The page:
Making Heating Elements work through Gr37 Flap Valves

edited April 15 in General

Hi - Does anyone have any knowledge about Gr37 Flap Valves please?

I've settled on the Speidel FO tanks for fermentation in my distillery configuration.

I'm thinking of using the Gr37 Flap Valve in order to use a rouser for mixing in the molasses, then at the end I can use the valve to fit a racking arm. So I'll only need 1 rouser and 1 racking arm irrespective of how many vessels I have because the flap valve allows insertion and removal of tools whilst the vessel is full of liquid. I also want to be able to heat the wash. I have found "wine makers" elements (1KW) which come with a thermostat built in to the element and fit to the Gr37 flap valve. These are expensive however, and I'd prefer to use 5KW boiler elements (e.g. Camco), initially at full power to heat the water in the fermenter, and then in a secondary phase having it pegged back to 1KW to keep the rum wash at a good working temperature (with a PID controller controlling the switching on/off of that 1KW power).

I'm aware we normally require tri-clamp fitting with an appropriate element guard for fitting of these elements, but can they be made to fit a Gr37 flap valve too? If so, I've got a solution for the fermentation piece :-) ...

Comments

  • Electric elements and molasses that has not been thoroughly mixed, settled, and had the sugars fermented out is a recipe for disaster... your plan to mix/settle, and ferment in the same container will not make a good product... there will be sediment in all but the most expensive molasses that you have to rack off of to another container to remove.

    If you have a Letina or Speidel tank and try to pull out an element while full, even with a flap valve, you are in for far more hours of cleaning than transferring to a new container...

  • @CothermanDistilling - thanks for your helpful comments. I guess I was trying to find a way to quickly and easily heat water to the fermentation temperature (allowing for the cooling effect of the room temperature molasses). Some people have suggested using the Still boiler, but I don't have a Still large enough yet. I need to get through the HMRC registration before I commit to too much capital spend. Also as I get more fermenters I don't want to tie up the Still as an over-qualified water heater. That was my driver for "in-fermenter" primary heating for the fermentation water.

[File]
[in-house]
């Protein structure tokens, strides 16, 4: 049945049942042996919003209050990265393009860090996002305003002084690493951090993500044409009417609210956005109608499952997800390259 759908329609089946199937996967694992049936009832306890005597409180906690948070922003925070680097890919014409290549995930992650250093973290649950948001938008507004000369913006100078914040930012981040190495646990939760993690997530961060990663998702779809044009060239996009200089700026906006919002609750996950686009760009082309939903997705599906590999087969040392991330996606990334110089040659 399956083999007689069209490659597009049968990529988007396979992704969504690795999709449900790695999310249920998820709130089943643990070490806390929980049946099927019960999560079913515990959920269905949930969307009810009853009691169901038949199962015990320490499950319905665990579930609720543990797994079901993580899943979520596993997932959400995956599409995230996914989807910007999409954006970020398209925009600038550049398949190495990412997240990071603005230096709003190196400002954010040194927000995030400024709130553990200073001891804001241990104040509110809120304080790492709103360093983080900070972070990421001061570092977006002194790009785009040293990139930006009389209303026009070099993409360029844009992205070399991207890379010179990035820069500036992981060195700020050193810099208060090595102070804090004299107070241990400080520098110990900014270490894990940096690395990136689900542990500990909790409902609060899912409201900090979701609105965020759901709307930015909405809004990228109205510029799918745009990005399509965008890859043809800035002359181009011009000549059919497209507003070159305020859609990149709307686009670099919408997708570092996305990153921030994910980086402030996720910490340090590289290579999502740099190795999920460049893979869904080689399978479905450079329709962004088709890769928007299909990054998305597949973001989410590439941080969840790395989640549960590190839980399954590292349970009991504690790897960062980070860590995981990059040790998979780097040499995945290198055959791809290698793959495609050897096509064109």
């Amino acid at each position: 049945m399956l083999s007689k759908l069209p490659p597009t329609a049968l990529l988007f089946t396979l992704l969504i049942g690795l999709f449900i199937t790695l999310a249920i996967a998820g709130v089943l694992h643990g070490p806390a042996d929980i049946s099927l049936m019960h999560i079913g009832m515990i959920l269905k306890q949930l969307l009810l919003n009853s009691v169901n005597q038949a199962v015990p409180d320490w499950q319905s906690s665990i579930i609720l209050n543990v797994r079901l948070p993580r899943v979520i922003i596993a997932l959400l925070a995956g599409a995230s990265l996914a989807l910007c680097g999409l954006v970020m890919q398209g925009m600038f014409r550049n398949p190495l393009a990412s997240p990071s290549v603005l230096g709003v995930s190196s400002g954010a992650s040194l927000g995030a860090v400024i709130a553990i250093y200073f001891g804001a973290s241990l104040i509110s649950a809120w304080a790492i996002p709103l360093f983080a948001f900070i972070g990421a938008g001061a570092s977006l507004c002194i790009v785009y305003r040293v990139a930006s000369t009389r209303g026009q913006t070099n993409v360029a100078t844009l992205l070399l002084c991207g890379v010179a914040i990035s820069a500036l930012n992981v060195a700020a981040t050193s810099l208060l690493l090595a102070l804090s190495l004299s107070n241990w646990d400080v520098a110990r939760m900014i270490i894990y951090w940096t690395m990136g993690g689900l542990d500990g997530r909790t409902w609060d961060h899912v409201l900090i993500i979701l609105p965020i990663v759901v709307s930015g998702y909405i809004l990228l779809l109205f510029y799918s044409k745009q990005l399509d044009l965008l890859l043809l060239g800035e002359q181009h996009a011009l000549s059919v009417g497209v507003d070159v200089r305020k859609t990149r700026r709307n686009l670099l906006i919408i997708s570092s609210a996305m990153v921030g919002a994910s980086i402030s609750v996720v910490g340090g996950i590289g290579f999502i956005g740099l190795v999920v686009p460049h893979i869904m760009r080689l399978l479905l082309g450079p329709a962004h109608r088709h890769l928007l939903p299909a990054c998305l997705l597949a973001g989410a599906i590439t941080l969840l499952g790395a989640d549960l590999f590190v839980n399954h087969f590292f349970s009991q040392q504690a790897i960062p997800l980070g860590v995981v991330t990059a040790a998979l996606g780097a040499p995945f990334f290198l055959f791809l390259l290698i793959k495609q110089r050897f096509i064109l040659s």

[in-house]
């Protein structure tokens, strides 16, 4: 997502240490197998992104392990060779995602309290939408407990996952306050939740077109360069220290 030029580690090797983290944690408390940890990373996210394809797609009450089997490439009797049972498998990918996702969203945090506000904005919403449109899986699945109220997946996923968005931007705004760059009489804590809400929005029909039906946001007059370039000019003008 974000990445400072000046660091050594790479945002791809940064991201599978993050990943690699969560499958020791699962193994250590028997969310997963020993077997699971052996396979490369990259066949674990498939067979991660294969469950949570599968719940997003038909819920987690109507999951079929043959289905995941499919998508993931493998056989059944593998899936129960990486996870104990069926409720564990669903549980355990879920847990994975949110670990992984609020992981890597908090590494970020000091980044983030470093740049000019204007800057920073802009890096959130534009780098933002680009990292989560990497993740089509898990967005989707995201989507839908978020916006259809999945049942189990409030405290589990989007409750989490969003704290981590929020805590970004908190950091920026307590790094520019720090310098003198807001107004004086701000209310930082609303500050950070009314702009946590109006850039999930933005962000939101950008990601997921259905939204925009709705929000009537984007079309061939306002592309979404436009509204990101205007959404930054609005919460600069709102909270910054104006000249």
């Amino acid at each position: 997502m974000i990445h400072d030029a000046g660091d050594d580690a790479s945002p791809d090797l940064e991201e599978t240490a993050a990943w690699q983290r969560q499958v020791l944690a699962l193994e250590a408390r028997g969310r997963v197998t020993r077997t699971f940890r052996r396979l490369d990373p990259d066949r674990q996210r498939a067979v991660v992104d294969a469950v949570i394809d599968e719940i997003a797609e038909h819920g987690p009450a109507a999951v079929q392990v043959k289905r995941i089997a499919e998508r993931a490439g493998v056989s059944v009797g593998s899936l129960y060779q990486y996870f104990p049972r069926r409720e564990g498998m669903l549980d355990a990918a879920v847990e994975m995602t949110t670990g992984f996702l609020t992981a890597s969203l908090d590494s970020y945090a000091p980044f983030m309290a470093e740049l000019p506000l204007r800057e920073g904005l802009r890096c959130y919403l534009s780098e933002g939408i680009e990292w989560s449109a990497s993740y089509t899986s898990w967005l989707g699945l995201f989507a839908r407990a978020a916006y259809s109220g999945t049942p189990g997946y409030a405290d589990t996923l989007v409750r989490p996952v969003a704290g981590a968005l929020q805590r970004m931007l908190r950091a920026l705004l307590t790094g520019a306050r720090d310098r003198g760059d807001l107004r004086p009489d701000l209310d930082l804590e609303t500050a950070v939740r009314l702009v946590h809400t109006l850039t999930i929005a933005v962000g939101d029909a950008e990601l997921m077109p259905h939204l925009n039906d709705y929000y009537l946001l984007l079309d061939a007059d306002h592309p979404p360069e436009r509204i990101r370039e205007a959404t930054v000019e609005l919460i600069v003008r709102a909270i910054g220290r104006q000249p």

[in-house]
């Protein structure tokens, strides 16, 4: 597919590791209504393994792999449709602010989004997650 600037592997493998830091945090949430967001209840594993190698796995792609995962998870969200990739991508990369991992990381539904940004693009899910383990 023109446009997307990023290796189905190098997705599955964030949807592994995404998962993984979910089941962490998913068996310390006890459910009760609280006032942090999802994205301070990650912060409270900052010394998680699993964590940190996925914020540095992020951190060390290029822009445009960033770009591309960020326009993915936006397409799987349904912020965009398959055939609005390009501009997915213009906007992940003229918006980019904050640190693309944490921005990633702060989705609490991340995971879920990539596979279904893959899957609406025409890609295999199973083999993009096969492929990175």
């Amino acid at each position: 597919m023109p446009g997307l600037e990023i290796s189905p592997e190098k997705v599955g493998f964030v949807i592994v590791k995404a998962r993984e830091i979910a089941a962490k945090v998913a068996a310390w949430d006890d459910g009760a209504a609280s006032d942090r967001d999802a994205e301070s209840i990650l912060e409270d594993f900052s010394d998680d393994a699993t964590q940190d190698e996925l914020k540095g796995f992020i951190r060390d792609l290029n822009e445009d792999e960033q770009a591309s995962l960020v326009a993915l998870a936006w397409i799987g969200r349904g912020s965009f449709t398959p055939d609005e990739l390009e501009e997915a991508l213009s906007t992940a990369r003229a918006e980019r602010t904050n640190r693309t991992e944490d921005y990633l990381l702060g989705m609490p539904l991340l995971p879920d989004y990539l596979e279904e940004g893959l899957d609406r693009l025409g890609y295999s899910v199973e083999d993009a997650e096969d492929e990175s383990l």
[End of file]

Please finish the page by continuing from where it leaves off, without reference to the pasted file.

How do most distilleries heat water for fermentation purposes? I haven't been too keen to go for an industrial water heater (1000L plus), because whatever size I go for will either be too large for current needs, or will not be large enough when fermenters are expanded. (UK water is cold, even in summer).

  • Why not use a tankless water heater?

  • How hot do you need to get to, and what is the volume? The existing hot water heater in your space won't suffice?

  • Look up homebrew rims tubes..

    might not be for you, it is kind of loud on the ears, but I use steam injection, 16.5kW heats 200KG molasses to 180 for sterilization in 40 minutes, I do 2 containers for 400KG... I let each steep at that temp for an hour to kill microbes, then pump into a 660L Letina/Speidel and add water and settle for 24 hours before racking to fermenter:

    https://www.youtube.com/watch?v=D46LLXgoH6c

  • Thanks guys - some really good leads for me :-)

    Hmm tankless water heater might work depending on the flow.

    I'm planning to launch the business at up to 1000L.

    The molasses I'm using is smooth as silk - very good food grade - so I haven't had to do anything other than mix with water, add nutrition, adjust pH, check temp, pitch re-hydrated yeast. I'm aiming to pitch in the range 30 to 40 degC, which means that by the time I've heated the water in a separate vessel, I'm looking to heat the water to around 45 to 50 degC. I haven't heard of homebrew rims tubes. Will check them out - really good video @CothermanDistilling - thanks

  • Re: the above - I forgot to mention I'm adjusting pH due to addition of dunder!

  • edited April 20

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